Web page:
This week in data – 19 July: Each week, we compile the best stories in data. Get up to speed on this week in data without having to search for it.
Data ethics could be a silver bullet for marketing
You’ve probably noticed how much Apple is talking up its privacy rules these days. It even made a bunch of ads about privacy. Turn out, this is good business. As TechCrunch points out, companies that utilize privacy as a marketing weapon are set to soar: 47% of customers are willing to switch to startups that use their sensitive data better.
So…how do companies even do that? With something called “agile data governance”. We whole-heartedly approve.
“Agile data governance defuses…risks by simplifying the ethical data practices of understanding, controlling, and monitoring data at all times. With such practices, startups can prevent and correct the mishandling of sensitive data quickly.”
Australia is completely rethinking the way it delivers services
…and data is at the forefront. The Department of Human Services, which is responsible for delivering payments to citizens, is now rebranded as Services Australia. It comes with a massive mandate to completely reshape the government services are delivered – and that means thinking in new ways about information and how we use it.
The problem? Current government data stores are fragmented. It’s going to be a big task to bring them all together – one of the problems facing governments all around the world.
“A shake-up of service delivery and whole-of-government ICT provides a rare opportunity to break down data silos and to shift the mindset – and therefore the dial – on how data is able to be used.”
Facebook smacked with $5 billion fine over data sharing
Last week it was British Airways. Now, Facebook has been handed a massive $US5 billion fine over inappropriately sharing users’ data during the Cambridge Analytica scandal. That’s a massive amount of money, but it’s also a small portion of Facebook’s market cap. But as The Independent points out, this fine might only be the start of its troubles…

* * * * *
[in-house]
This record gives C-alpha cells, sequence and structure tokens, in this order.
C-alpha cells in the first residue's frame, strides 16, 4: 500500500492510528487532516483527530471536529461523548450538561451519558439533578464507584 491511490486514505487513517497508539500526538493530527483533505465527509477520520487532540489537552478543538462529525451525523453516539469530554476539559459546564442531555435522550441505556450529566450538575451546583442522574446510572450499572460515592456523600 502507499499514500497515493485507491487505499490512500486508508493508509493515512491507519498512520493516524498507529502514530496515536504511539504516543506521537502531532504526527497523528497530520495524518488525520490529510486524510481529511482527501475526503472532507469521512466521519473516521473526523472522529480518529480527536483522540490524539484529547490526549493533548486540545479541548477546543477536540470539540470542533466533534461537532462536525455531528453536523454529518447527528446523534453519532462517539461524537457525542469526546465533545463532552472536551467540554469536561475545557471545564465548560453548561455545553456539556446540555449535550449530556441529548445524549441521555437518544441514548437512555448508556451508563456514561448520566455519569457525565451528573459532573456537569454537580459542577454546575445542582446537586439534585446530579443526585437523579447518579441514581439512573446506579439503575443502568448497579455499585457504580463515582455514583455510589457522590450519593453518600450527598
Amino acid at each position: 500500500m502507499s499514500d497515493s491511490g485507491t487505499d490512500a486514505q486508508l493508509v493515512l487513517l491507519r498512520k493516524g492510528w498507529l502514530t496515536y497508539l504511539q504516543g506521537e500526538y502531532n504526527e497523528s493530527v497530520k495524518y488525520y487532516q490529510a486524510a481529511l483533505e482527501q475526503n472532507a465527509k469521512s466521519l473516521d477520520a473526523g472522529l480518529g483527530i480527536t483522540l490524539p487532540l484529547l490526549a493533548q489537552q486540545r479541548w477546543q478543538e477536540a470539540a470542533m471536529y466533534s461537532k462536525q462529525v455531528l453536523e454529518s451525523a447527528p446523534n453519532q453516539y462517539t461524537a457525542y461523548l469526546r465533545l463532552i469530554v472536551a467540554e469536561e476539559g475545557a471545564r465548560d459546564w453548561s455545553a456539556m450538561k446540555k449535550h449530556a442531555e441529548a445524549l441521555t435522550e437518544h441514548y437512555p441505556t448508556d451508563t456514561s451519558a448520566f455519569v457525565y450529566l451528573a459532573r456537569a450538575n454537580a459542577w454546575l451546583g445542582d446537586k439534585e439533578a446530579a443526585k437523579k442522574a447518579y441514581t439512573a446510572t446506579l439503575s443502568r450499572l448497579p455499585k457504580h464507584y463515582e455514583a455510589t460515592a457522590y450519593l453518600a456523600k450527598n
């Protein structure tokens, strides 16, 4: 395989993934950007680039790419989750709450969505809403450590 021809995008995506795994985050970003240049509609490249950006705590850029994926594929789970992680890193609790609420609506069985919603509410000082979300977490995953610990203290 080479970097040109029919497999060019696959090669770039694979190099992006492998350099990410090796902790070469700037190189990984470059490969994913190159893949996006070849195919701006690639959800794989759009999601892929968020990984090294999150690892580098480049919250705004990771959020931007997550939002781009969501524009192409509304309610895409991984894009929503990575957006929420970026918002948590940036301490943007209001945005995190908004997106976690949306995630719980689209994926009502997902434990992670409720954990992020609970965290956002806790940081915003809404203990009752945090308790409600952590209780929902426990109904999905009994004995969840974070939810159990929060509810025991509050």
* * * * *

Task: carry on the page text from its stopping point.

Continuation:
“The Cambridge Analytica scandal, as well as anger over hate speech and misinformation on its platform, have also prompted calls for the government to force Facebook to sell Instagram, which it bought in 2012, and WhatsApp, purchased in 2014.”
Data Republic announces diplomatic data zone
Let’s brag about ourselves for a bit. We’ve just announced a new product that lets companies analyze data on Amazon Web Services systems without making that data ever leave a quarantined environment. Want to test out or experiment on something without worrying about data misuse? Well, this is perfect for you.
““Our view of what’s missing to enable data to flow like money, if you will, the same trust, liquidity, confidence is what we call banking infrastructure for data — so how do we create the kind of technology tools that give people confidence in sharing data to solve problems?”
“We kind of agree philosophically with this idea that [personal information] should never leave an organisation and data should never leave — minimise the flow of raw data and maximise the flow of the output that comes from that.”
AI projects in development set to double
Whether or not you think that’s a good thing is a different matter! According to Gartner, the number of early adopters driving AI will boost project adoption. But here’s the most interesting thing from this study: of companies using AI or machine learning, 56% use it to support decision making. And 40% say the top use is to enhance customer experience.
There’s just one thing holding them back…
“Skill gaps can be addressed using service providers, partnering with universities, and establishing training programs for existing employees. However, establishing a solid data management foundation is not something that you can improvise. Reliable data quality is critical for delivering accurate insights, building trust and reducing bias. Data readiness must be a top concern for all AI projects.”
That’s our wrap for this week. Thanks for reading – we hope you found it entertaining and informational. We’d love to hear your thoughts on these articles and anything else data related! Email us anytime at firstname.lastname@example.org!
Until next week,
Team Data Republic